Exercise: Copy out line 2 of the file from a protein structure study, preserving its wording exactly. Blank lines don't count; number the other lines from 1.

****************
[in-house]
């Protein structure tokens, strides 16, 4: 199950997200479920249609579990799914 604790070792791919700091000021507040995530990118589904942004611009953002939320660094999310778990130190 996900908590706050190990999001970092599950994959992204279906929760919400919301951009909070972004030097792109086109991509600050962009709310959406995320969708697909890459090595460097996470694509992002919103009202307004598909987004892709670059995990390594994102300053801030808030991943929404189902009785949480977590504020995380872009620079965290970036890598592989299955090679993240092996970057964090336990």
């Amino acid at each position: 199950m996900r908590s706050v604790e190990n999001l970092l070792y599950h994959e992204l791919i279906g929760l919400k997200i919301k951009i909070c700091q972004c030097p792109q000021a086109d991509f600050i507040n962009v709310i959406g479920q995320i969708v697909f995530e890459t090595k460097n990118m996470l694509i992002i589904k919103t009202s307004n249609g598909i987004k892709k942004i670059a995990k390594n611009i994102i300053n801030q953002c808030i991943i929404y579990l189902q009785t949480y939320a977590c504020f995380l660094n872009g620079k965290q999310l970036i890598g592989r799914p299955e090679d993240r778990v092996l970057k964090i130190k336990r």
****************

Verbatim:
């Protein structure tokens, strides 16, 4: 199950997200479920249609579990799914 604790070792791919700091000021507040995530990118589904942004611009953002939320660094999310778990130190 996900908590706050190990999001970092599950994959992204279906929760919400919301951009909070972004030097792109086109991509600050962009709310959406995320969708697909890459090595460097996470694509992002919103009202307004598909987004892709670059995990390594994102300053801030808030991943929404189902009785949480977590504020995380872009620079965290970036890598592989299955090679993240092996970057964090336990």